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KackToodles
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what do finance practitioners think about agency theory and information economics?

April 17th, 2007, 4:28 am

QuoteOriginally posted by: Traden4AlphaAre there any versions of CAPM that factor in the cost of information or the potential for share creators to game the system ? Well, capm is all about what is observable in the data. Maybe all that info economics stuff is "philosophical" and cannot be discerned enough in the data to make it worthwhile to model in capm/apt framework.
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Traden4Alpha
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what do finance practitioners think about agency theory and information economics?

April 17th, 2007, 11:28 am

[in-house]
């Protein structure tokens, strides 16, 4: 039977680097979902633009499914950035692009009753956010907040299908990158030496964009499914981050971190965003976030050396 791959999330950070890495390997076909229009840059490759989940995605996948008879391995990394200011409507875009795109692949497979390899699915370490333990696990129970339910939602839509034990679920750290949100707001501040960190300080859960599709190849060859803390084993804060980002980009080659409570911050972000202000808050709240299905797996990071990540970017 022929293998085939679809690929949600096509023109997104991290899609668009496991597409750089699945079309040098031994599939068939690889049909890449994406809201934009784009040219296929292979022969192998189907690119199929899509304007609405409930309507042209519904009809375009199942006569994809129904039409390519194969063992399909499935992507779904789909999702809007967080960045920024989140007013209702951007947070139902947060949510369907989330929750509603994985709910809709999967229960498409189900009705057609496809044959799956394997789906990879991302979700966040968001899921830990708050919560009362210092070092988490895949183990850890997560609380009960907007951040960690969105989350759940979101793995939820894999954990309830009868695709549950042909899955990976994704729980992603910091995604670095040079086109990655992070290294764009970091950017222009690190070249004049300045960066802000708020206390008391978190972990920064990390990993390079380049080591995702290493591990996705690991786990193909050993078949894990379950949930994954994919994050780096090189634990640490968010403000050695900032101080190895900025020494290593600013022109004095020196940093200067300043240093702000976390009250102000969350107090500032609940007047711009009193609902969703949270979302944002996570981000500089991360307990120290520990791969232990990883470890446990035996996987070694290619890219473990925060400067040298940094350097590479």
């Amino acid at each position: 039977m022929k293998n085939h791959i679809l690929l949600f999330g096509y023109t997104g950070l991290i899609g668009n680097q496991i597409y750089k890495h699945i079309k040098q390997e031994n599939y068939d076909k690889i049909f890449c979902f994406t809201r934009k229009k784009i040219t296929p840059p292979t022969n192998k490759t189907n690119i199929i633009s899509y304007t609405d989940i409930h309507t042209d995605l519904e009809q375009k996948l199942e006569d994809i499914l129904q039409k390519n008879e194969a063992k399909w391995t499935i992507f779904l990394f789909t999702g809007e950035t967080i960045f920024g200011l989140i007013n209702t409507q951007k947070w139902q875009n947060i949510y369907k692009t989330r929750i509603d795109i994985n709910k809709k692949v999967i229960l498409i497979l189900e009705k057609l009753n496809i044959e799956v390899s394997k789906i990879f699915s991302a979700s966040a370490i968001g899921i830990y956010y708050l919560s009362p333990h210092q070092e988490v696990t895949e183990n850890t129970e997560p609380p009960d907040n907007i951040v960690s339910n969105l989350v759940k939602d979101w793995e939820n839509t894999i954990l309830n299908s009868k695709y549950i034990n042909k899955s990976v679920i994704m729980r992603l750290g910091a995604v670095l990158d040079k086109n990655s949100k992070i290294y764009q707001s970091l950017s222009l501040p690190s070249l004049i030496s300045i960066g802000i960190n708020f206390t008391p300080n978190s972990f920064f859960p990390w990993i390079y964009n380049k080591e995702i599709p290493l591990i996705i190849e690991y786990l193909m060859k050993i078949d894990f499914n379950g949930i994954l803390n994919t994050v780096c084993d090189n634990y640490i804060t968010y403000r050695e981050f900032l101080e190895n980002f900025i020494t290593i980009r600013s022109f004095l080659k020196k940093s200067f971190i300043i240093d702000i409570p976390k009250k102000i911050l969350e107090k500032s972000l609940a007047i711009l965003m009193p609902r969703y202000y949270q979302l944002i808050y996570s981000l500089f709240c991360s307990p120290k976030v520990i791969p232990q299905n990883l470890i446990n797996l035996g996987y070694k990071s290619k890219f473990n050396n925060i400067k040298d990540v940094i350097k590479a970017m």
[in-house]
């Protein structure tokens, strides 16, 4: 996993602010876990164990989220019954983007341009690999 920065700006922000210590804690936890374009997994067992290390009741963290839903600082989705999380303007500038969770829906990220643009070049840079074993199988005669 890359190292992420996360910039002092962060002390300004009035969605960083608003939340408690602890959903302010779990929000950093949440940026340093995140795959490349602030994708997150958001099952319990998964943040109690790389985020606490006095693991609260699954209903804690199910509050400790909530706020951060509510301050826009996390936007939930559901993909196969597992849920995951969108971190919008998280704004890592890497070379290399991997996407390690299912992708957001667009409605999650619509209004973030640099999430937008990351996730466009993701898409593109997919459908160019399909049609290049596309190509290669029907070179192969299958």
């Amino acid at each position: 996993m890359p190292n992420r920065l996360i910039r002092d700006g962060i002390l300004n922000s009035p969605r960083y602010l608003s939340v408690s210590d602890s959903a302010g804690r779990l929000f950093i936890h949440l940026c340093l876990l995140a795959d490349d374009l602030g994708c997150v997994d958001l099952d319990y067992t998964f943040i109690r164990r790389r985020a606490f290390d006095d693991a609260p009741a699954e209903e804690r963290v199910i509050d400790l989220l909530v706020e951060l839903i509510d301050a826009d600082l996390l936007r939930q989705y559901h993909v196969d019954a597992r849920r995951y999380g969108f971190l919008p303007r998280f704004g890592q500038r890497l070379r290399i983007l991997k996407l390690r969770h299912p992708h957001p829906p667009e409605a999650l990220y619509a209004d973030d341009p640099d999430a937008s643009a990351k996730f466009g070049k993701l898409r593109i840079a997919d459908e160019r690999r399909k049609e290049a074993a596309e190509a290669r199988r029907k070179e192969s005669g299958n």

Information economics is philosophical in the sense of the roots of the word philosophical (phil = liking & soph = complexity). Information economics can help us understand one of the complexities of the world -- how the non-zero cost of information affects the actions of producers and consumers. I would argue that it applies to financial markets in interesting ways. For example isn't declaring a dividend an example of signalling and isn't a conglomerate an example of bundling? Nor would I say that information economics can't be discerned in the data. Doesn't the fact that many investors under-diversify suggest some sort of cost-of-information effects? Isn't it clear that CAPM doesn't explain the data very well and that we either need to reject CAPM or find those add-ons that make CAPM more realistic?I suspect that two issues are the root of the problem. First, the proponents of CAPM would assert that information costs are negligible or are somehow averaged out or premiumed-out of the equation. At first glance, they may be correct because so many people can so easily find so much free information on the internet. At another level, they are terribly wrong because the true cost of information is dominated by interpretation labor, not access costs. CAPM assumes that the invisible hand has an all-seeing eye. Information economics recognizes that each participant's eye takes time and effort to observe the data before dipping their hand in the market.Second, one of the sad facts of academic economics is that so much of it is constrained by a decades-old edict to use analytic math. As wonderful as math is, it often requires ludicrous assumptions to ensure tractability. Analytic math is like a telescope in that it is great for zooming in on the logical structure of the universe but it is only useful in very limited set of circumstances (clear nights, distant objects, etc.).Perhaps there's a deep irony here in that the bounded capabilities of our smartest mathematicians require us to assume unbounded capabilities of our dumbest investors.